Owning a smartphone is also critical to being able to use the internet and we have seen that when a woman owns a smartphone she is almost as likely as a man to use mobile internet and use a similar range of services. Similar to the story we have seen in mobile internet use, the gender gap in smartphone ownership had been reducing year on year across LMICs – from 20% in 2017 to 16% in 2020 – but over the last year this has reversed. Women are currently 18% less likely than men to own a smartphone.

The underlying gender gap in mobile ownership as a whole remains largely unchanged with women estimated to be 7% less likely than men to own a mobile phone across LMICs, highlighting that those who still do not have a mobile phone are proving difficult to reach. This is a lost opportunity, since these people are not only predominantly women, but also disproportionately rural, less educated and lower income, with arguably the most to gain from being connected.

Last year we saw early signs in some countries that the pandemic may be disproportionately negatively impacting women’s handset ownership. This new data is alarming and suggests that progress in addressing the mobile internet gender gap is stalling, and in some cases reversing, at a time when access to mobile and the internet is most critical.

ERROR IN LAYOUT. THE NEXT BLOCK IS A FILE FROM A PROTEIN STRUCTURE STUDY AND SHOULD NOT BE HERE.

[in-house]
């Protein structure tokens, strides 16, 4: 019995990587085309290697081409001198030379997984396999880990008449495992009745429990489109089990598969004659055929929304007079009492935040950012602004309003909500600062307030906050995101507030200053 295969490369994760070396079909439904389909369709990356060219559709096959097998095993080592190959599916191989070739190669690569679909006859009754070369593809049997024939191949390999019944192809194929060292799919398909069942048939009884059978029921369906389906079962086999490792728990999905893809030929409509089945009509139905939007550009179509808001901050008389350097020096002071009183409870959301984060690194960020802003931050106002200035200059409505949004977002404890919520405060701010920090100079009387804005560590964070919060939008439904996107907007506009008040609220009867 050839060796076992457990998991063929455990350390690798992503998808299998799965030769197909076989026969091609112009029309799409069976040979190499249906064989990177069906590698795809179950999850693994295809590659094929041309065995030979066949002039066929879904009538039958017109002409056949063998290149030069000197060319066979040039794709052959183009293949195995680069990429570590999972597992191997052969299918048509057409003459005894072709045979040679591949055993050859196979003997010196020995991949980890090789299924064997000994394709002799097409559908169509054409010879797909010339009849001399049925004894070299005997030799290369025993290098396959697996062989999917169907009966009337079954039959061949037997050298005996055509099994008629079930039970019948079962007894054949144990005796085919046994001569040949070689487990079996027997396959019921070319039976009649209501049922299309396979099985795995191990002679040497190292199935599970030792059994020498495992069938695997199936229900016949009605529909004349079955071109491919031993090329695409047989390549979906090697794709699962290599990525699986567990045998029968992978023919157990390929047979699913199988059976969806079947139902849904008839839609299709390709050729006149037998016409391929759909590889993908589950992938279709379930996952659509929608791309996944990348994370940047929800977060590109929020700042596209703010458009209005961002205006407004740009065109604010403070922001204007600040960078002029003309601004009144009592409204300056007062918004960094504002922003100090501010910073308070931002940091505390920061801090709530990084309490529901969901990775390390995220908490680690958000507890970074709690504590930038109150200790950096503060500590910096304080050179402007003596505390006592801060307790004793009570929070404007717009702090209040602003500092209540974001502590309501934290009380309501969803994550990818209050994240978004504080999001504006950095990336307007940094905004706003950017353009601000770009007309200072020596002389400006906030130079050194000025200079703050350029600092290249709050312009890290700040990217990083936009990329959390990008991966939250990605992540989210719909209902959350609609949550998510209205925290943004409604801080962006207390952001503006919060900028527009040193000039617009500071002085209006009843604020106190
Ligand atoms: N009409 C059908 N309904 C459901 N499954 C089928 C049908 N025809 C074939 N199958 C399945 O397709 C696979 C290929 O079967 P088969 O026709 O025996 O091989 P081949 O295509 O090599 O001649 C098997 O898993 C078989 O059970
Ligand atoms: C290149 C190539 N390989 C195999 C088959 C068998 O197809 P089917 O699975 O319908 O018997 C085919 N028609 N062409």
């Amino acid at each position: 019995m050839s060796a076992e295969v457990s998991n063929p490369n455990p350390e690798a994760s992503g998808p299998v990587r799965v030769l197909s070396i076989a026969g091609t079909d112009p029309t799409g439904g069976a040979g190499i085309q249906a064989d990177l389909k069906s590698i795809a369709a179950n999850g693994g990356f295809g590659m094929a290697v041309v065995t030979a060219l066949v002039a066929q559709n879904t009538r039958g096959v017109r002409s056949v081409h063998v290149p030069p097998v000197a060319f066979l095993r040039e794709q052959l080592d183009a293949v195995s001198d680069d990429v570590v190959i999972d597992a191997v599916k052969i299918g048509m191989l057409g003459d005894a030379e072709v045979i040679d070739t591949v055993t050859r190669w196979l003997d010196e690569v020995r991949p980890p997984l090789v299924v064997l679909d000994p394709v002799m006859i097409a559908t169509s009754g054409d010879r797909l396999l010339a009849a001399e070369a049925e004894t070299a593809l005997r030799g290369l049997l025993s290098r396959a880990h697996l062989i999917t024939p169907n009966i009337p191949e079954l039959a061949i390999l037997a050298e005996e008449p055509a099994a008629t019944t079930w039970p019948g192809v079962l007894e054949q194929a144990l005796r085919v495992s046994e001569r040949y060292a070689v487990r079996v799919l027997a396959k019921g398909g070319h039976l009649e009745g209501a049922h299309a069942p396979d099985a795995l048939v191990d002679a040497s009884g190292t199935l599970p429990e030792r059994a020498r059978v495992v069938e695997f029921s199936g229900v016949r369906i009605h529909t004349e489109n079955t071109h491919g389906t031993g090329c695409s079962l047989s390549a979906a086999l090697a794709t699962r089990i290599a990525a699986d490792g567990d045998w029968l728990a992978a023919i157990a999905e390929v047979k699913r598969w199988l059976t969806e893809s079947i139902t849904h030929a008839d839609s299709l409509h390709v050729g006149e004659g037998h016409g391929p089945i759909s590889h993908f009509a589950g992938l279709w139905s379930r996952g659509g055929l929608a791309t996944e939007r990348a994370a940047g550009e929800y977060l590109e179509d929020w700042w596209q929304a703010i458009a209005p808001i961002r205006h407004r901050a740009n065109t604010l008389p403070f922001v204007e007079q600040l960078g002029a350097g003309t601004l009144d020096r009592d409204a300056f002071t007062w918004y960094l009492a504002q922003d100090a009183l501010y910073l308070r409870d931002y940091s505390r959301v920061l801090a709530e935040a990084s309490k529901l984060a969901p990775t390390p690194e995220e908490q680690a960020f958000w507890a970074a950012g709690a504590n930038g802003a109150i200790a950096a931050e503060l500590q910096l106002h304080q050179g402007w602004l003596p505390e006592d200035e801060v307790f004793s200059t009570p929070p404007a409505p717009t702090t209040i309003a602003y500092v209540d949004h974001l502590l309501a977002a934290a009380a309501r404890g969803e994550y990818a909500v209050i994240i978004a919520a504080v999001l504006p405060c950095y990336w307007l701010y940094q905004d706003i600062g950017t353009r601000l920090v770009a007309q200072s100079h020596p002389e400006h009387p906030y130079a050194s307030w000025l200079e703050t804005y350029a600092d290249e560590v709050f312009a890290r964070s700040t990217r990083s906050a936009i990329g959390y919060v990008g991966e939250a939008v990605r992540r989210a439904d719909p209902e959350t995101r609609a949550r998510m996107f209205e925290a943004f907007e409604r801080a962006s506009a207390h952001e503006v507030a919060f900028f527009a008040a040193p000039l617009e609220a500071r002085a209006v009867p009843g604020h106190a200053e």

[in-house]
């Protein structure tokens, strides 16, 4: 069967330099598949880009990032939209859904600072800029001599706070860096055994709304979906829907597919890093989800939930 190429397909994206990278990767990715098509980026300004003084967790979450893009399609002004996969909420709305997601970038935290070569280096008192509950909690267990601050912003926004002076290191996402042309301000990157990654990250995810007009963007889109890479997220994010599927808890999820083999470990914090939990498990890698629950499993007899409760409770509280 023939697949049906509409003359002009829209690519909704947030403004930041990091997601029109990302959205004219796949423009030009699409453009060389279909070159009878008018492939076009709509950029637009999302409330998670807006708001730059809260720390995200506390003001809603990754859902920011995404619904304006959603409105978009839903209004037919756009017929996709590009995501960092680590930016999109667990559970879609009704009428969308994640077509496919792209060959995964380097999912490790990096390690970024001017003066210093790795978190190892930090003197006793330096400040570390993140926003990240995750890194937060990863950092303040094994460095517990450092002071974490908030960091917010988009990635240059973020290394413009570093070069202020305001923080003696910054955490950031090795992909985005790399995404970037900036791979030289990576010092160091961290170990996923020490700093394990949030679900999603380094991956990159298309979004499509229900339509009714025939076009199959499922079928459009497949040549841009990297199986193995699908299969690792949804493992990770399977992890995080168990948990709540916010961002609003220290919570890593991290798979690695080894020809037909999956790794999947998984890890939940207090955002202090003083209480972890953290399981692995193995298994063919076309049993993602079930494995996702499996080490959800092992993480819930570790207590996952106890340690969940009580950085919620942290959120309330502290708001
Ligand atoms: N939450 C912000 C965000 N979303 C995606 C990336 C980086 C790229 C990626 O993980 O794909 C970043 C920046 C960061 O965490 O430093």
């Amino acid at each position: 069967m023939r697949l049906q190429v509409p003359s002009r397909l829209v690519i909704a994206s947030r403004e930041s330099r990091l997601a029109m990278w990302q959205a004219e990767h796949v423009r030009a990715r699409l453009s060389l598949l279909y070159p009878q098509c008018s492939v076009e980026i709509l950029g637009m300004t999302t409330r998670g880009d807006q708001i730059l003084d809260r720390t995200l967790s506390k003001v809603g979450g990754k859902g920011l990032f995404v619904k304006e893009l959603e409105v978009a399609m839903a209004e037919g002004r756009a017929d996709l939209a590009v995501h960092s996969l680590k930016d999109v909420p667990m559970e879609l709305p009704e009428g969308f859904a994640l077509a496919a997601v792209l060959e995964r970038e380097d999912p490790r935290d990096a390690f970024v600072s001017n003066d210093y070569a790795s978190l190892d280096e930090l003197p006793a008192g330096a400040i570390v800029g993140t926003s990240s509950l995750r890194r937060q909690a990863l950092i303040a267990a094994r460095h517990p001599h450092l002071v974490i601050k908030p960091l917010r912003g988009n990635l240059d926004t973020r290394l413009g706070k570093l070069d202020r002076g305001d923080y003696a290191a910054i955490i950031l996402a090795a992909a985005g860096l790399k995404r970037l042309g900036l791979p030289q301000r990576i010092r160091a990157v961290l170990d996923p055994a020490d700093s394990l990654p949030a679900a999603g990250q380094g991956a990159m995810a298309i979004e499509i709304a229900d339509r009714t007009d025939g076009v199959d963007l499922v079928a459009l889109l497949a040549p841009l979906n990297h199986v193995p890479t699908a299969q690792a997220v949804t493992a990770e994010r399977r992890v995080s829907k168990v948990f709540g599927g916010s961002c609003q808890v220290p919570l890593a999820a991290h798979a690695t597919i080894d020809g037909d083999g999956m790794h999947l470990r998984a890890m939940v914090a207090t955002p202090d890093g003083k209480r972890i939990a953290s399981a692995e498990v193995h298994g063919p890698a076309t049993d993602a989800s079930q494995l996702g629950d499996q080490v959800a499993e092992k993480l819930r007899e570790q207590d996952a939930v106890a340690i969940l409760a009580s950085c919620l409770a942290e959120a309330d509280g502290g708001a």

These gender gaps also exist in women’s access to and use of mobile money services, which are helping drive financial inclusion for women and can increase their economic independence and strengthen their role as financial decision-makers. It is important to also ensure that women can access and use mobile money on par with men.

The mobile gender gaps are driven by social, economic and cultural factors, which result in women experiencing barriers to mobile ownership and use. To close the mobile gender gap, we need to address these issues and focus on access, affordability, knowledge and skills, safety and security, and relevance of mobile services. These barriers are also experienced by men, however, women tend to experience some of them more acutely due to structural inequalities and underlying social norms, including disparities between men and women in terms of education and income.